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Combine a visit to my wildlife art gallery with a walk to see wildlife

See paintings of wildlife and then walk the Yorkshire Wolds to look for the real thing. Wildlife artist Robert E Fuller suggests a walk around his gallery to spot the wildlife that inspires his exquisite artwork

As the Tour de Yorkshire sweeps through the county and weekend cyclists spin along the lanes, you’d be forgiven for not knowing that May is also National Walking Month. Whilst I appreciate the joy of cycling, and am always interested to meet cyclists that stop at my gallery or the many cycling enthusiasts that pop in to visit after watching the race, you can’t beat walking to really see the countryside. You’d be surprised what’s hidden in the hedgerows as you cross the landscape on foot. There are many really beautiful walks around my gallery high on the Yorkshire Wolds and often people combine a visit here with the opportunity to explore the landscape.

The Robert Fuller Gallery See paintings then enjoy a walk around Thixendale
Enjoy a walk when you visit the Robert Fuller Gallery

The gallery is a few minutes off the Yorkshire Wolds Way national trail, a 79-mile trek through dramatic chalkland valleys and one of Yorkshire’s greatest secrets. We often get walkers making the detour to see the paintings of the wildlife that they have spotted on their travels that hang on my gallery walls. Last summer a visitor was inspired to write this detailed blog about a walk he took through the Yorkshire Wolds that circles the gallery. Click here to read it and to see some of the fantastic photographs he took of this inspirational landscape.

Every evening I cycle through this spectacular scenery to put food out for badgers that live in an ancient sett in the valley below the gallery. But if I have time, I prefer to walk.  I set off at dusk and usually return after dark. In winter this means walking in near pitch black. After a long day painting at my easel my eyes are often sore and so this nightime walk is my favourite time to unwind and appreciate my surroundings.

The landscape is strange and beautiful at night. The sky, punctuated at this time of year by trees still bare of their leaves, is a soft monochrome and the shapes of the valleys are often enhanced by low mist. Once it is completely dark I navigate by the light of the moon or the stars. This spring the weather has been less than desirable, with driving rain and even snow. But on even on those walks when the weather has been at its worst I have had close encounters with wildlife. In fact frosty nights are my favourites or better still when there is a covering of snow on the ground that reflects the light.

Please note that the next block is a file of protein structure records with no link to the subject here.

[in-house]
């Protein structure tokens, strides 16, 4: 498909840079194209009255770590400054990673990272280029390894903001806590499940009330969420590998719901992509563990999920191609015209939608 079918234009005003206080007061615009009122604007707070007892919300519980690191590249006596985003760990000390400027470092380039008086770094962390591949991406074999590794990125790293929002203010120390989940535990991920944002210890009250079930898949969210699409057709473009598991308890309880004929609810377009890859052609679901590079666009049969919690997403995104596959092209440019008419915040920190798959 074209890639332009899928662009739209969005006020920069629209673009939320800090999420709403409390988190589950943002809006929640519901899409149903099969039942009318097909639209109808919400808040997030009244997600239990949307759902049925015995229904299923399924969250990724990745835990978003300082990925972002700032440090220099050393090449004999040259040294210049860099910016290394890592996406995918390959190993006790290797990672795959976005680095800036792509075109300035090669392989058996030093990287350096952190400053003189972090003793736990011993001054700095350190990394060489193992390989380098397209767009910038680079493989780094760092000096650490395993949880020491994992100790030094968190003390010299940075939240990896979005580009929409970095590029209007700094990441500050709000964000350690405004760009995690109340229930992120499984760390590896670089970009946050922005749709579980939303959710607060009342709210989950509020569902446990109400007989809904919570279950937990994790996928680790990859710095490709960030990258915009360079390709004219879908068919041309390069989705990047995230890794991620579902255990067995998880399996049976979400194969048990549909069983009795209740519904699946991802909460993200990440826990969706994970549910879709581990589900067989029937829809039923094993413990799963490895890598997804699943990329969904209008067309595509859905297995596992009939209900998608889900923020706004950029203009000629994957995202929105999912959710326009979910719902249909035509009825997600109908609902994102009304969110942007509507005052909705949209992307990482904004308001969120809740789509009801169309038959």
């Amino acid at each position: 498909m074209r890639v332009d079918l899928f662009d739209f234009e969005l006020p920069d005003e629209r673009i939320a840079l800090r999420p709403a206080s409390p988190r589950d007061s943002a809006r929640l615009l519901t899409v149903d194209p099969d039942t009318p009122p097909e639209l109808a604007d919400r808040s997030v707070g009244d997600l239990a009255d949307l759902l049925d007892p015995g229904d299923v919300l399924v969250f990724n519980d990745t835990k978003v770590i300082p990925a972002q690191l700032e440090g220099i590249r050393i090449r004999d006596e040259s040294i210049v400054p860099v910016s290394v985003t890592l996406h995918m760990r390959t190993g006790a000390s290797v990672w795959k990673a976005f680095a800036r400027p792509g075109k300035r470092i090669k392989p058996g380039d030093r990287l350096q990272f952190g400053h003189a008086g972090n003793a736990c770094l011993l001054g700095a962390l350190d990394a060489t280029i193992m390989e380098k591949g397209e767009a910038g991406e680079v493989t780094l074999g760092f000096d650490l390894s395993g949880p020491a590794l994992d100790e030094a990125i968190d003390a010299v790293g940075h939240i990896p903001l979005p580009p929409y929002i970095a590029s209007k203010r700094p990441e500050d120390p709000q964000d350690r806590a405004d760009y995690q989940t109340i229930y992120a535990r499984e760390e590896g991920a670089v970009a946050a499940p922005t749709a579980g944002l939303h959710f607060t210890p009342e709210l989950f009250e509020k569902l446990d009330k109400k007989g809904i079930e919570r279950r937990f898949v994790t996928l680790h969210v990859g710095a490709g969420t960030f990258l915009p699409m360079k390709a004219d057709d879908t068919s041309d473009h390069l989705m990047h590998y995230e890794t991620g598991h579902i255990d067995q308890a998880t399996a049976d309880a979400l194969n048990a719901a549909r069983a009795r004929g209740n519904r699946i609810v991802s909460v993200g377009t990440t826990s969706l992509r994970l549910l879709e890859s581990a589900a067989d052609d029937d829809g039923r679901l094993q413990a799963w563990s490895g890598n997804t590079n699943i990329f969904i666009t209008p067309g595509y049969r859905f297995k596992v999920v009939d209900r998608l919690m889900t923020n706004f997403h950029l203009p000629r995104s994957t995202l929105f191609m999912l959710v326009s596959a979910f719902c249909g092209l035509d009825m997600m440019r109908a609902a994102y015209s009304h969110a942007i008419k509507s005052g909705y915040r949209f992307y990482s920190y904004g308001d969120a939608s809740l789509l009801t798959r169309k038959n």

One windy and rainy night, I heard an animal’s startled footsteps directly in front of me. I switched on my torch to find myself practically eye to eye with a roe buck. The last thing it was expecting was to bump into me, especially as the sound of my coming had been muffled by the weather.

Badgers painted by Robert E Fuller
Badgers at Twilight, limited edition print by Robert E Fuller. Click to buy.
Fox painted by artist Robert E Fuller
Fox at Dawn, print by wildlife artist Robert E Fuller. Click to buy

Over the last few months the male tawny owl in the valley has been trying to attract a mate and my walks have been accompanied by the soundtrack of his reverberating ocarina call. I also often hear a dog fox calling as I set off down the valley. And then, as if it were an echo, another returns its call from the other side. Once I switched on my torch and picked up the eye-shine of the fox out on an arable field near the gallery. Strangely he didn’t run, but just watched me as I passed by.

As I watched him there was a clatter of wings and the noise of a bird taking off, but I knew the sound of the wingbeat above my head that this was just a wood pigeon. Further along my route I heard a larger bird trying to take off. I switched my torch on. It was a young female buzzard. I turned my torch off and walked away leaving it to roost. Visible in the silhouette-skeleton of an ash tree above my head there was a cock pheasant, so close I could reach up and pull its tail. It sat stock-still, believing itself invisible in the dark.

Roe deer painting by Robert E Fuller
Roe deer, print by Robert E Fuller. Click to buy.
curlew painting by Robert E Fuller
Curlew, limited edition by Robert E Fuller. Click to buy.

On spring moonlit nights you can hear curlews and the rasping wing beats of lapwings, followed by a breathy ‘pee-wit’, as they arrive on the wolds to breed. The highlight of my walk is always the moment I arrive at the badger sett. As I approach I am often followed closely by a barn owl. It flies right over my head, creating a shadow in the moonlight that moves right across my shoulder. It lets out an eerie screech as if it’s saying, “You’re late”, then lands on a post and waits for me to put some food out for it. After feeding the owl, I usually put my torch on so that I can see what else is about. It’s not long before I pick up the eye-shine of the badgers.

I have been walking down to this sett each night for eight years now and have become an accepted member of the clan. I usually sit on the ground amongst them and watch up to eight barn owls fly about above me at the same time. Not everybody has access to the countryside at night and I am lucky to have the opportunity living where I do.

But being on foot means you see so much more whatever time of day you choose. May is one of the best times to get out and enjoy the countryside. If you want to make the most of National Walking Month why not pack your walking boots and combine a visit to my gallery with a walk? Click here to download a map of a short walk around the gallery. 

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